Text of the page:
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Hope Flies On Silver Wings
Hope flies on silver wings. My pa never let me believe otherwise. It was a rainy October evening when he finally passed on. I never knew where he went, but as he smiled and clasped my hand, I could swear he was seeing angels.
Staring into the dying sun along the horizon, I heard a horse whinny. Pa had always believed that the world was full of possibilities. That was why he never lost hope, even after our doc told us that he’d stand no chance against the flu. No chance at all.
Ma was on her old rickety rocking chair, quilting some granny squares just like Gran used to do. I’d never been too good at the lady-like things Ma tried to teach me. No, what I’d always wanted was a beautiful Shetland pony, one that the princesses of old Celtic Ireland would ride with their streaming golden hair. I could never change my dusty brown braids, but the horse was always at the back of my mind, even during lessons. Especially during lessons.
The horse whinnied again and this time I turned in time to see it grazing. Even from a distance I could tell that it was feral. In other words, a wild, yet at the sane time beauty, if the two could ever exist together.
Unlike my ma, Pa didn’t think it was impossible to have my own horse. “Clem, never forget that the world’s a mystery,” he would say to me, using the nickname only he would use, and as I looked into his green eyes I could almost believe him.
My heart began to throb the same way it always did whenever I thought of Pa and how he always seemed to understand me. I couldn’t recall when I came up with the notion, but in a matter of seconds I found myself getting ready to chase after that wild horse.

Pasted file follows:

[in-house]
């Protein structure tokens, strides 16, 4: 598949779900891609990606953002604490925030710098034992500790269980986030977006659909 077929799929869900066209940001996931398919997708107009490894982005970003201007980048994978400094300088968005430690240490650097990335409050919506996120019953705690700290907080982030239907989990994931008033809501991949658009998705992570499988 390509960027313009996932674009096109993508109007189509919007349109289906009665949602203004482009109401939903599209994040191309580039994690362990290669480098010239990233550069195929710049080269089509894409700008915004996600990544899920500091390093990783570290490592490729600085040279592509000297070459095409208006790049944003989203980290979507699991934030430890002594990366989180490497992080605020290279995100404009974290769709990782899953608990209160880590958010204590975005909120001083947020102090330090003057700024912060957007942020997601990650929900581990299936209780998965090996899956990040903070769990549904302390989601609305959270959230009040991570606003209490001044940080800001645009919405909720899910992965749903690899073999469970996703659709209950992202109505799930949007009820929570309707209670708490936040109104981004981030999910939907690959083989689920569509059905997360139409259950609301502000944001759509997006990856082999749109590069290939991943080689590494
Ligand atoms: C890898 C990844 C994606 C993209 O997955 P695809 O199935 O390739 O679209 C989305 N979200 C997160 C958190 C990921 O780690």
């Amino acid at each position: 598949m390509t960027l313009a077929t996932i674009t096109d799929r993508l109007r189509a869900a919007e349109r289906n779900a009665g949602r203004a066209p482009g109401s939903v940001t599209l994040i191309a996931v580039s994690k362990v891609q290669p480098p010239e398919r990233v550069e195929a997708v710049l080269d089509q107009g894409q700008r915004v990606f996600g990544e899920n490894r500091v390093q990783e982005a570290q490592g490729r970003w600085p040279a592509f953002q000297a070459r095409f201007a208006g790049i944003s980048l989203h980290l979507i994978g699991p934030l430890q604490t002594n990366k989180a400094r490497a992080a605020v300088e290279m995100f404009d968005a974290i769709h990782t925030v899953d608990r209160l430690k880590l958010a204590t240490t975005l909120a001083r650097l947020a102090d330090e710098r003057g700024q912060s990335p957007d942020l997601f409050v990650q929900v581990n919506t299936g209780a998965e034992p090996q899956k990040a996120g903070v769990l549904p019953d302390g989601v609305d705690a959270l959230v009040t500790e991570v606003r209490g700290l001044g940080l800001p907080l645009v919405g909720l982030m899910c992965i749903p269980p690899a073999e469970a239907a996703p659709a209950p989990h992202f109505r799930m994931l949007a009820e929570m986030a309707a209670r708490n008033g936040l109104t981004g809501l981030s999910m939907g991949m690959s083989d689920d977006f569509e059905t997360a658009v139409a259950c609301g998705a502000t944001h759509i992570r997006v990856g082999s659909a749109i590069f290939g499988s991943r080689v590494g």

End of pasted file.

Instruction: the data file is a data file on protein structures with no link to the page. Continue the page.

Ma didn’t even bat an eye (though she might’ve just been sleeping) as I hurdled the fence in front of our farm and raced onto the grassy field, arms outstretched. I did a quick twirl, bathing in the feel of the calico rubbing against my knees. Then I remembered what I wanted to do.
Taking real great care not to disturb the creature, I crawled up to the grass it was grazing. Once I had gotten the hems nearly ripped and my dress soaking in grass stains, I could see its lush mane and caramel eyes. I could’ve drunk in those eyes.
Without a sign, the horse suddenly turned and I was afraid it might run from me. Frozen in place, I stared back at it and there was a second where our eyes met. It looked away and I stood up, unsure of what I should do. What if it wasn’t accustomed to humans?
Pushing all doubts to the side, I held out an arm. In the palm of my hand was an apple. The horse looked interested at the red fruit and timidly took a bite. I combed its mane with my fingers as I fed and a thrill shot through my spine. If only Pa were here.
The moment passed and in no time the apple was gone, stem and all. The horse burped and I giggled. I could practically see it laughing along with me. Then I rubbed its mane and flank, feeling the velvety soft texture of its coat. Supper must have been near by then, and I took a quick glance to check if Ma was calling me. The supper bell was still outside, left as silent as a doorknob. But Ma was nowhere to be seen.
When I turned back, the horse was trotting away. I watched as it shook itself and majestically sped to a canter, then a gallop. My eyes soaked in the sight, a princess with golden locks emerging from my mind. The horse stopped to look back.
Then it ran.